Vegetable glycerin, or glycerol, is a clear, odorless liquid produced from plant oils, typically palm oil, soy, or coconut Oil. Palm and coconut oils are natural triglyceride mixtures; each triglyceride is composed of three fatty acids esterified with glycerin. Vegetable glycerin has a number of valuable applications that include cosmetic products, foods, and as a replacement for alcohol in herbal and botanical tinctures.
GLYCERIN (glycerine/glycerol) – A natural, serum like, somewhat viscous clear oily liquid, with a sweet taste. It is manufactured from petroleum, or from glycerides in fats, often as a byproduct in the production of soap. Glycerin is hydrophilic (water loving), and is used to keep products from getting too dry. This emollient (moisturizing) effect also finds use in hand creams. It is a humectant, which helps draw moisture from the air. So, it’s very helpful if it’s humid out. Glycerin keeps hair hydrated by drawing moisture from the air to the hair shaft. As a conditioner, it’s especially beneficial for curly hair, which tends to be drier due to the shape of the hair shaft. It helps curls form better and works against that dreaded curse of the curly girl: frizz.
The Benefits of Vegetable Glycerin?
Vegetable glycerin used in food applications is USP grade or over 99% pure and has a sweet taste. Vegetable glycerin metabolizes differently than sugar and is used in low carbohydrate foods for sweetness and moisture. Unlike sugar, glycerin does not contribute to tooth decay. Many household products, including lotions, shampoo, and toothpaste, contain vegetable glycerin. Glycerin is added to these products because it is a humectant; a substance that attracts moisture to the skin. In the cosmetic world, this has two practical applications. First, glycerin leaves your skin hydrated. Glycerin soap, for example, is popular for that very reason. Second, for cosmetic products that deliver an active ingredient, a humectant can increase the solubility of the active ingredient, making it more easily absorbed by the skin.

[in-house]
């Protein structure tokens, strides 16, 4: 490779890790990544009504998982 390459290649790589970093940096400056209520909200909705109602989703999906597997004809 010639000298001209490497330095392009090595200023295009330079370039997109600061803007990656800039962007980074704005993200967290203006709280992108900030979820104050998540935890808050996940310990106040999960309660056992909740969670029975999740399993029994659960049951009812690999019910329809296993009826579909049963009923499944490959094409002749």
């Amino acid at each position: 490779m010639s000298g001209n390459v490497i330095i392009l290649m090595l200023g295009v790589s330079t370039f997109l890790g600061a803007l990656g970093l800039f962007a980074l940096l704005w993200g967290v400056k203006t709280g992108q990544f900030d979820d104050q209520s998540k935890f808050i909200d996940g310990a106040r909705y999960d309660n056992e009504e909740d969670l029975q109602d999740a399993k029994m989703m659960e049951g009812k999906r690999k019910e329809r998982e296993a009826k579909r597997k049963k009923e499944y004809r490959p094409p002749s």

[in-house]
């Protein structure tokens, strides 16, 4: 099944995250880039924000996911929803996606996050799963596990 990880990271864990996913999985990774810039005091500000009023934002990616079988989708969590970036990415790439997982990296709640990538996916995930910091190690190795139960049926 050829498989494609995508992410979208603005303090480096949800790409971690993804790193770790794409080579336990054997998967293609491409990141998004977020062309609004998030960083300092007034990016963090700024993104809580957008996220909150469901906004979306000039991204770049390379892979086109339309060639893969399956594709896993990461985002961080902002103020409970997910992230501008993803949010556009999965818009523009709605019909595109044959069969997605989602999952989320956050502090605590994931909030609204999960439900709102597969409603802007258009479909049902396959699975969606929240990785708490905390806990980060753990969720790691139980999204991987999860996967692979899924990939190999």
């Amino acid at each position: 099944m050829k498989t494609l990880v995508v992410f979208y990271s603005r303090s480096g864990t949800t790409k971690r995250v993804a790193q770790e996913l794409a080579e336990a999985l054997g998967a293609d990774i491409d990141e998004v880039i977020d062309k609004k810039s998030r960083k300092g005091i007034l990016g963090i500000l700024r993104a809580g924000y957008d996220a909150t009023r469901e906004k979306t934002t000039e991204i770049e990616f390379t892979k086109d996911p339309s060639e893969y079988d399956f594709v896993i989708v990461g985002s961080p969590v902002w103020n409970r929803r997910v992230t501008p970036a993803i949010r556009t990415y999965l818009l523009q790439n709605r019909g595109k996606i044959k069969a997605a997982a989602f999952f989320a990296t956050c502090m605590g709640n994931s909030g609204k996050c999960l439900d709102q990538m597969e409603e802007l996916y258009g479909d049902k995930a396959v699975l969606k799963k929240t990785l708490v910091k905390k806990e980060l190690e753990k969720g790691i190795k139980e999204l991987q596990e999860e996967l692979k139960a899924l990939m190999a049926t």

Vegetable glycerin may be used as a solvent and substitute for alcohol when producing botanical and herbal extracts. This is advantageous for people who wish to avoid alcohol exposure. Other Uses for Vegetable GlycerinThe safety of vegetable glycerin coupled with its functional properties has made it invaluable for various medical applications. The hydrating effect of glycerin makes it ideal as a Topical Remedy For Burns. Glycerin is also used in the production of suppositories.